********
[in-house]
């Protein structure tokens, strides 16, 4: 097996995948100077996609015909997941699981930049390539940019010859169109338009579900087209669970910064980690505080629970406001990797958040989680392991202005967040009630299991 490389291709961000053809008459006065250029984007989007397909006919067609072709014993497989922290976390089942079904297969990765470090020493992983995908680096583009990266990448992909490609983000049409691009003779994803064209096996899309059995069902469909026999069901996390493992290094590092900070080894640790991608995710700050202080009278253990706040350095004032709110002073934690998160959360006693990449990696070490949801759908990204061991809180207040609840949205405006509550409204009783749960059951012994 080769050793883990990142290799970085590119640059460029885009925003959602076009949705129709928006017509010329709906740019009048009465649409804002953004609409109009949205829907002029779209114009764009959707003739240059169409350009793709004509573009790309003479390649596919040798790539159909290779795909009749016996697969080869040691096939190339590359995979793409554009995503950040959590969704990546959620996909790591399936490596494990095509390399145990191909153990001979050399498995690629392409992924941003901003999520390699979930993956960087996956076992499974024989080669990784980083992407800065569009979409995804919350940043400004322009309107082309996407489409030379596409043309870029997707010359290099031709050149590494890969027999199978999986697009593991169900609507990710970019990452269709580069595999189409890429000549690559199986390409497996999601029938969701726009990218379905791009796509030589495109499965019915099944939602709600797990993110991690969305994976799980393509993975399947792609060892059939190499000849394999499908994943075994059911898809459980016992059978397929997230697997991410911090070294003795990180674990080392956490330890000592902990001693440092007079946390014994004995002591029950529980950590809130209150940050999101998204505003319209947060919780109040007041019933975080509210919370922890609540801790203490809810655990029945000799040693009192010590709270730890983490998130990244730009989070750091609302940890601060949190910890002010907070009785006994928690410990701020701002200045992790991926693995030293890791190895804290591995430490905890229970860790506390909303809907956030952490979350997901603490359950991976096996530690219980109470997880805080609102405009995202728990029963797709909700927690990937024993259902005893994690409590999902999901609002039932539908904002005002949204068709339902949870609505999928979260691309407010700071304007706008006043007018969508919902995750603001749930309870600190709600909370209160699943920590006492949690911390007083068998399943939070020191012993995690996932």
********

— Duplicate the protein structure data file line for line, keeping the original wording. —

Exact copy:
[in-house]
């Protein structure tokens, strides 16, 4: 097996995948100077996609015909997941699981930049390539940019010859169109338009579900087209669970910064980690505080629970406001990797958040989680392991202005967040009630299991 490389291709961000053809008459006065250029984007989007397909006919067609072709014993497989922290976390089942079904297969990765470090020493992983995908680096583009990266990448992909490609983000049409691009003779994803064209096996899309059995069902469909026999069901996390493992290094590092900070080894640790991608995710700050202080009278253990706040350095004032709110002073934690998160959360006693990449990696070490949801759908990204061991809180207040609840949205405006509550409204009783749960059951012994 080769050793883990990142290799970085590119640059460029885009925003959602076009949705129709928006017509010329709906740019009048009465649409804002953004609409109009949205829907002029779209114009764009959707003739240059169409350009793709004509573009790309003479390649596919040798790539159909290779795909009749016996697969080869040691096939190339590359995979793409554009995503950040959590969704990546959620996909790591399936490596494990095509390399145990191909153990001979050399498995690629392409992924941003901003999520390699979930993956960087996956076992499974024989080669990784980083992407800065569009979409995804919350940043400004322009309107082309996407489409030379596409043309870029997707010359290099031709050149590494890969027999199978999986697009593991169900609507990710970019990452269709580069595999189409890429000549690559199986390409497996999601029938969701726009990218379905791009796509030589495109499965019915099944939602709600797990993110991690969305994976799980393509993975399947792609060892059939190499000849394999499908994943075994059911898809459980016992059978397929997230697997991410911090070294003795990180674990080392956490330890000592902990001693440092007079946390014994004995002591029950529980950590809130209150940050999101998204505003319209947060919780109040007041019933975080509210919370922890609540801790203490809810655990029945000799040693009192010590709270730890983490998130990244730009989070750091609302940890601060949190910890002010907070009785006994928690410990701020701002200045992790991926693995030293890791190895804290591995430490905890229970860790506390909303809907956030952490979350997901603490359950991976096996530690219980109470997880805080609102405009995202728990029963797709909700927690990937024993259902005893994690409590999902999901609002039932539908904002005002949204068709339902949870609505999928979260691309407010700071304007706008006043007018969508919902995750603001749930309870600190709600909370209160699943920590006492949690911390007083068998399943939070020191012993995690996932």